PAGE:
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Old 08-28-2012, 08:58 AM   #1 
Jupiter
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Driftwood help...

I set up a tank for one of my HMPKs late last week, with two pieces of driftwood and anubias attached to them.

Yesterday I noticed the driftwood has this thick sort of whitish-clear stuff over it...looks kinda like slime or film.

My betta is acting perfectly healthy, he's loving the tank...but...is it harmful to him? What the heck is it?

Last edited by Jupiter; 08-28-2012 at 09:13 AM.
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Old 08-28-2012, 09:02 AM   #2 
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I think it's sap or something coming out of the driftwood. I used an old toothbrush to take most of it off, it may grow back. It will go away completely eventually. All 3 of my mopani pieces got it in one spot or another.
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Old 08-28-2012, 09:14 AM   #3 
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This seems to be covering most, if not all, of the driftwood...

Thanks though. I will scrub it next time I clean the tank.
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Old 08-28-2012, 11:31 AM   #4 
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It's white mold, pretty common. And not really a problem unless your fish has open wounds or sores and sickly - the spores can infect the dead tissue, and become a problem if the mold starts growing on the wound.

No threat to a healthy fish, however, and it usually goes away on its own in a couple of weeks.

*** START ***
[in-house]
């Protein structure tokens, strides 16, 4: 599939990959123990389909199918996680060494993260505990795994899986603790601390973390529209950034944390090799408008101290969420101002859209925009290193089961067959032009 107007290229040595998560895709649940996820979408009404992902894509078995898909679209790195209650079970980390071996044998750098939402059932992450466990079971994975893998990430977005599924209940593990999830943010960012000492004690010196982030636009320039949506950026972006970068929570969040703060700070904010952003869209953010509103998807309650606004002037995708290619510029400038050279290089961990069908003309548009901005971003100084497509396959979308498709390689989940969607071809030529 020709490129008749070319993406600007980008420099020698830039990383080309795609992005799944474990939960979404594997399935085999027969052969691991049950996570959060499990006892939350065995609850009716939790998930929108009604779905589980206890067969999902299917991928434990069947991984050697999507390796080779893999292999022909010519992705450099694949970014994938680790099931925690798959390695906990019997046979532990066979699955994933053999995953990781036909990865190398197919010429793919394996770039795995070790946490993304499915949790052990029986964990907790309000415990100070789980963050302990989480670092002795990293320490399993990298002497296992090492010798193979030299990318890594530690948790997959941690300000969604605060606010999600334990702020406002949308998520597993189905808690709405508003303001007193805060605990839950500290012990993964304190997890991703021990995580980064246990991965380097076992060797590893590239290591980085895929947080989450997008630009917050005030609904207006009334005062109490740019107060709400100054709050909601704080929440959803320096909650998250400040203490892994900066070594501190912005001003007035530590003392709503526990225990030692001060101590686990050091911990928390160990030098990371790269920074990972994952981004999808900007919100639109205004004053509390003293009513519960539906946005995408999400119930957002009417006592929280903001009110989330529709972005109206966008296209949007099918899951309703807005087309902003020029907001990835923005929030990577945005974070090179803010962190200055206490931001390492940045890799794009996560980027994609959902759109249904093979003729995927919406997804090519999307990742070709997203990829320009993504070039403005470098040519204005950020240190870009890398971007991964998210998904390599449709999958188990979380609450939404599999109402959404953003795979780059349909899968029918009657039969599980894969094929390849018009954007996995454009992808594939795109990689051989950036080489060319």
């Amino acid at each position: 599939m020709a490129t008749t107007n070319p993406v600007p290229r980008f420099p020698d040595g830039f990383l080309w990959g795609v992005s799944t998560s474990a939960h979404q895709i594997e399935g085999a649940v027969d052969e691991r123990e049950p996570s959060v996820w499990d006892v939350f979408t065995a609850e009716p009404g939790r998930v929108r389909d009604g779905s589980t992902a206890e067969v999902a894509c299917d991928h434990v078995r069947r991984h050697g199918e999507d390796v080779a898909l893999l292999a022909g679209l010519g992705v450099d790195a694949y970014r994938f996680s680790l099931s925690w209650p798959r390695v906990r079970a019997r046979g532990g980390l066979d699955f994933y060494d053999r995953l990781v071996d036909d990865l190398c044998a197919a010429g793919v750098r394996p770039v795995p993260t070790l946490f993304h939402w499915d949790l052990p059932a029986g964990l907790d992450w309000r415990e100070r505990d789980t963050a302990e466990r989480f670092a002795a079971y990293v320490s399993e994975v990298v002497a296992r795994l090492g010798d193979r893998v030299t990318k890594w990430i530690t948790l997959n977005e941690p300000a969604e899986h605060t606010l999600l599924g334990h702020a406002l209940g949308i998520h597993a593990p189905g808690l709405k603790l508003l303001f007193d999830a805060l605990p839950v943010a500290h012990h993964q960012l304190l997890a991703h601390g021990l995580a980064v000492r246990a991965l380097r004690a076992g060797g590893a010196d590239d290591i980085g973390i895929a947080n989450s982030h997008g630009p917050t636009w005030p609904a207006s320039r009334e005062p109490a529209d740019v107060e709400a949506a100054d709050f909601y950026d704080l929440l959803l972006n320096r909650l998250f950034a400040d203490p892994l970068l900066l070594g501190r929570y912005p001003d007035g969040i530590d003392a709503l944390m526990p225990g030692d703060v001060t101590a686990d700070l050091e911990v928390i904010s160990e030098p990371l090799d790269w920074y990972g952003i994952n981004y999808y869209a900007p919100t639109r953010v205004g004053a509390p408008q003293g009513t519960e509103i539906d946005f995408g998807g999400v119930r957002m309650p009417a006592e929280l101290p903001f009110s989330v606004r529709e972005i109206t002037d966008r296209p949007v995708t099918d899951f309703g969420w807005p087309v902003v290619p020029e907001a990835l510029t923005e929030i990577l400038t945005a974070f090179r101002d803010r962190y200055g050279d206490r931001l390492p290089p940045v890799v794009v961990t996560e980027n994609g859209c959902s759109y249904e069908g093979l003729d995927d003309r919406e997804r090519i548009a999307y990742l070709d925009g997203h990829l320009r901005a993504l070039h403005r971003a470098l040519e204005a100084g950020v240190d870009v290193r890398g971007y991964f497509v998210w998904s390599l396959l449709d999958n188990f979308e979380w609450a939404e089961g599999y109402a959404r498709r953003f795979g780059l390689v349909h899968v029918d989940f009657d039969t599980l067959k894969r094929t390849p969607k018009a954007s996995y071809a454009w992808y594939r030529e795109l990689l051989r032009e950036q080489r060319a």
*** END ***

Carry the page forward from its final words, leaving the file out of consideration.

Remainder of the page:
I like to keep shrimp (cherries and darwins) in my betta tanks, and the shrimp usually deal with the mold pretty quickly, unless it gets too 'big' - in which case I siphon it off when cleaning the tank and the shrimp get to munching it again. Some snails like to eat it, too, but not all. The trapdoor snails in my tank ate some, as did my pleco. Between them all, there's hardly time for mold to grow before it;s all eaten.

In my small tanks, a half dozen cherry shrimp will clean mold off the wood in no time, I just give them a handful of moss to hide in so my fish don't eat them all too quickly.
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Old 08-28-2012, 01:12 PM   #5 
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That's a relief! Thanks guys.

I'd love to add shrimp, but my tank is only 3 gallons and uncycled. I'm not sure if shrimp would be able to tolerate an uncycled tank. :s
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Old 08-28-2012, 11:43 PM   #6 
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They sure would, as long as 'uncycled' doesn't mean 'lots of ammonia'. =B

Shrimp don't tolerate ammonia/nitrite spikes very well, but I stuck half a dozen in my 3.5 gallon before it was cycled and the tank cycled with them in -- all were fine (except the ones my betta girlie ate..). I was pretty scrupulous about keeping the ammonia down, though, and the tank is way heavily planted, which helps shrimp in several ways. (if you look at the album for my dymax 3.5 you'll see what I mean)

They do require a filter and a little bit of water movement - mine do fine on sluggish betta-friendly flow.

If you have a filter, then your tank WILL cycle. The problem with small tanks is that the cycle is very hard to keep stable. I find this is a great deal easier if the tank is stuffed with plants, primarily mosses and other ammonia sinks.

You can expect your betta to eat a few shrimp. Some are better at hiding than others, and they're much easier to catch, apparently, when larger and thus more visible, I'd assume.

Lots of java moss/hidey places is highly recommended. And when they run out of wood gunk to eat, they might need some shrimp pellets, though mine prefer to eat algae and barely touch the pellet food. :)
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